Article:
Facebook Twitter Youtube Pintrest Google+ Linkedin Good Reads RSS
Romans 12:2
Encouragement to fulfill God's purpose through Practical Life Application and Navigation

Is a Pastor’s Success in the Numbers?

  • SumoMe

Numbers, numbers, numbers. So much of what we encounter in our world is based on numbers.

  • McDonalds is fixated on the number of hamburgers they’ve sold.
  • Some people are obsessed with the number on the scale.
  • Large corporations strive unscrupulously for sales and profit numbers to increase.
  • And sadly, some pastors measure their success by the number of seats filled in the pews.

 

This is not to say that some barometer for effectiveness isn’t warranted or helpful, but what we measure and how we use the information is what matters.

 

You know the saying, “Numbers speak volumes”? Or how about, “There is power in numbers”? We have been trained our entire lives that more is better.

 

Romans 5:6 tells us, “You see, at just the right time, when we were still powerless, Christ died for the ungodly.”

 

The bible doesn’t specify how many ungodly there are. There was no numeric qualifier for the decision God made when sending Jesus to atone for our sins.

 

I imagine pastors have a particularly difficult time reconciling what they feel called to do and measuring the success in which they do it. As much as all Christians want to share the word of God and witness so all can be saved, pastors have an even greater vested interest in this; it’s their ‘job’ after all. I suspect they feel an overwhelming sense of responsibility to try and save all they can. But the truth is none of us, not even pastors, save anyone.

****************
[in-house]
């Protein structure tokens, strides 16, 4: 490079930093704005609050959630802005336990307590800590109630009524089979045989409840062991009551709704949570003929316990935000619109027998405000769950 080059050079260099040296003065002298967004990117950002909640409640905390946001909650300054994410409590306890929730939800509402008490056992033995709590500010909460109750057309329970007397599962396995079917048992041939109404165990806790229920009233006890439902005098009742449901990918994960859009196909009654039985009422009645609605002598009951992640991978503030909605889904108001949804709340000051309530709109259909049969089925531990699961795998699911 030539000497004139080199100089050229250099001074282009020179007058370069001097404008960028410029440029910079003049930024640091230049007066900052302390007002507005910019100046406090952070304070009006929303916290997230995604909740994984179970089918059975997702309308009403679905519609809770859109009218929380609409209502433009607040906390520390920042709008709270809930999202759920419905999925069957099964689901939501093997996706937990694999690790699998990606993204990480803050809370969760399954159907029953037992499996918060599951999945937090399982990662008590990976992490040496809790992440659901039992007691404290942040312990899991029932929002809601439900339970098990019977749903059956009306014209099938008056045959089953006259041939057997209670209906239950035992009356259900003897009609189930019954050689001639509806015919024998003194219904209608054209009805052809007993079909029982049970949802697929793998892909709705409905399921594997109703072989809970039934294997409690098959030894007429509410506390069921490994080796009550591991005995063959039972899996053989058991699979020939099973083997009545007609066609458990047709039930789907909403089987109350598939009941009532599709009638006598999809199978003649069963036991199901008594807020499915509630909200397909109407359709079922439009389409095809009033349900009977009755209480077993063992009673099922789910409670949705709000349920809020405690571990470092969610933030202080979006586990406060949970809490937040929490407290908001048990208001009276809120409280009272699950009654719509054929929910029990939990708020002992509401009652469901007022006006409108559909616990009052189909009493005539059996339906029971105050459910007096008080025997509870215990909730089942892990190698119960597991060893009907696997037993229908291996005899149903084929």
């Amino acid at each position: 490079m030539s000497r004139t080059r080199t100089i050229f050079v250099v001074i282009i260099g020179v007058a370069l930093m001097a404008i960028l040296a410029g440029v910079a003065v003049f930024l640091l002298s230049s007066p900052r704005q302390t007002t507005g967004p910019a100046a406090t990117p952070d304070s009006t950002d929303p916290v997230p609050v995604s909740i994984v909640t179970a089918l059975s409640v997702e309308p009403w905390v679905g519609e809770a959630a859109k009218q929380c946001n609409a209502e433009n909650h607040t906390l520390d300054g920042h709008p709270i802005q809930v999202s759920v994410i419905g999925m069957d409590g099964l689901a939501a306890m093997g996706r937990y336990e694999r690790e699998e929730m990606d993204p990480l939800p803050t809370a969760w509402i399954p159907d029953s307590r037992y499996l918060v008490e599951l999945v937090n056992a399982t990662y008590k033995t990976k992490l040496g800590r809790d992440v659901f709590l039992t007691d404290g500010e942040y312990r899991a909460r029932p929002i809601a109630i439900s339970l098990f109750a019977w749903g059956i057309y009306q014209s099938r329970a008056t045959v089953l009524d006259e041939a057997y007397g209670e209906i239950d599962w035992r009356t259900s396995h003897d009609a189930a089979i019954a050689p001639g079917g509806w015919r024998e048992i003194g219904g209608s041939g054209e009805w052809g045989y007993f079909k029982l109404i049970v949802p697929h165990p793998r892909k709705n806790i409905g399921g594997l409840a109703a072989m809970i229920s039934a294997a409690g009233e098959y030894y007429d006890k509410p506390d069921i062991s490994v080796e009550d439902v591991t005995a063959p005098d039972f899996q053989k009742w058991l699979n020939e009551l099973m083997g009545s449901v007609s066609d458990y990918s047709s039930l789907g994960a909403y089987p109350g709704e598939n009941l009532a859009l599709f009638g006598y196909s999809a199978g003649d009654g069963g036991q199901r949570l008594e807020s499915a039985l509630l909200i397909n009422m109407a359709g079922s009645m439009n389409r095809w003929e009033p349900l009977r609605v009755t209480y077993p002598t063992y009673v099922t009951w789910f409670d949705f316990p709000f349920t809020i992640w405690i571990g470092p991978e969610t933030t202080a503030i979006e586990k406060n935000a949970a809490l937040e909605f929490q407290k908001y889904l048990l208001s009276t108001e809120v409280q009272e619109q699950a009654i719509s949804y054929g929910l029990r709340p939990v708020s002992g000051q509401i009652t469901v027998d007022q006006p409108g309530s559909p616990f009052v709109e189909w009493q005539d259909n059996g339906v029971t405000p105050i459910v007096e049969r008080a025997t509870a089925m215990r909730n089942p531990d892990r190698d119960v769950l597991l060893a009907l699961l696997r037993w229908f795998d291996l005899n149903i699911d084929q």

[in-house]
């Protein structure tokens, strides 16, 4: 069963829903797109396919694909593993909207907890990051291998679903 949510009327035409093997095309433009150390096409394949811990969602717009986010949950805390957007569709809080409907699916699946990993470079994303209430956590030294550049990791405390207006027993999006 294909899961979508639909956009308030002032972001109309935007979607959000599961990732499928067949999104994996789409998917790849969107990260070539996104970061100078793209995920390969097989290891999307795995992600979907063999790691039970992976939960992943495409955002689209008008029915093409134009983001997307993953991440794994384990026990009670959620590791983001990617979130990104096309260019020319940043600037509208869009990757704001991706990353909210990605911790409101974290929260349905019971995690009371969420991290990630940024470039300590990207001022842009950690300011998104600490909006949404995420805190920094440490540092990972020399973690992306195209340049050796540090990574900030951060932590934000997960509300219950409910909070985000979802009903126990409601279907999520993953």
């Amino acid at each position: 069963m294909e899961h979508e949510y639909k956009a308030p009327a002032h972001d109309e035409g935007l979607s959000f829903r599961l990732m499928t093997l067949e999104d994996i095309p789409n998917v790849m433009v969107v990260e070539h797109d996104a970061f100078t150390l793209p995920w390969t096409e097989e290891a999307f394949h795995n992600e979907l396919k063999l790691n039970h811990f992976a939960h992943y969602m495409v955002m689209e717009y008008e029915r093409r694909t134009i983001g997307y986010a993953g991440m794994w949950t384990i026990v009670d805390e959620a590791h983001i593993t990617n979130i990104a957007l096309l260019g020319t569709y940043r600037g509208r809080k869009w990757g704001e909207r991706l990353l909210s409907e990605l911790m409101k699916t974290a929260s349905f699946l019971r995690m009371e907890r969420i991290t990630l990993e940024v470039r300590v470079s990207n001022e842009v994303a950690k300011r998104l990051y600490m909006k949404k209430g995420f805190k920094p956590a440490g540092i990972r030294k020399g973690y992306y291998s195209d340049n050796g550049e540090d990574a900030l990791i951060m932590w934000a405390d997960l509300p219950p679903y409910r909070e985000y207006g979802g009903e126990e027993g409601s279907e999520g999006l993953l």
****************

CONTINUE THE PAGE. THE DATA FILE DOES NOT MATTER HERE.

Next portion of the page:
Do bigger numbers correlate to more salvations? Quite possibly, but is the number proportionate to the congregation size?

 

Is there a connection between bigger numbers and increased tithing amounts? Very likely, but does the extra space and staff needed for a larger congregation eat up all the additional money…and then some?

 

Is the pastor caught up in numbers for the celebrity of it all? Do they feel the need to compete with other churches to be the biggest, mistakenly thinking that bigger always means better?

 

What’s a pastor to do? Refocus on what shepherding the flock means to God. Think about Jesus’ ministry and develop goals based on what ministry success should look like. Has pride reared its head? If so, extinguish it ASAP! Perhaps the church budget needs an overhaul and this is driving the need for numbers. Time to address creative ways to manage the money you do have rather than just striving for more. 

 

I realize this can be a complicated matter and there may be a multitude of mitigating factors which have fueled the pastor’s focus on numbers. Overall, though, a mindset of ‘back to basics’ and ‘keeping it simple’ can provide an obedient return to a God lead, faith based and fruitful ministry.

 

I am reminded of a popular verse.    

 

“For God so loved the world that he gave his one and only Son, that whoever believes in him shall not perish but have eternal life.” John 3:16.

 

No big numbers here, just one very, very important person.

    

Sometimes, it’s not in the numbers at all.

 

I share this with you as a recent assignment in my life coaching course really caused me to pause and evaluate my pastor and place of worship. Many of us are blessed with pastors who are already doing it right, but as Christians and congregation members, we have a responsibility in paying attention. We are called to evaluate what we support and subscribe to. I pray you will take time and consider the same in your church as well.

 

Blessings to you!

This entry was posted in Inspirational, Self-help, Uncategorized and tagged , , , , , , , , , , , . Bookmark the permalink.

Leave a Reply

Your email address will not be published. Required fields are marked *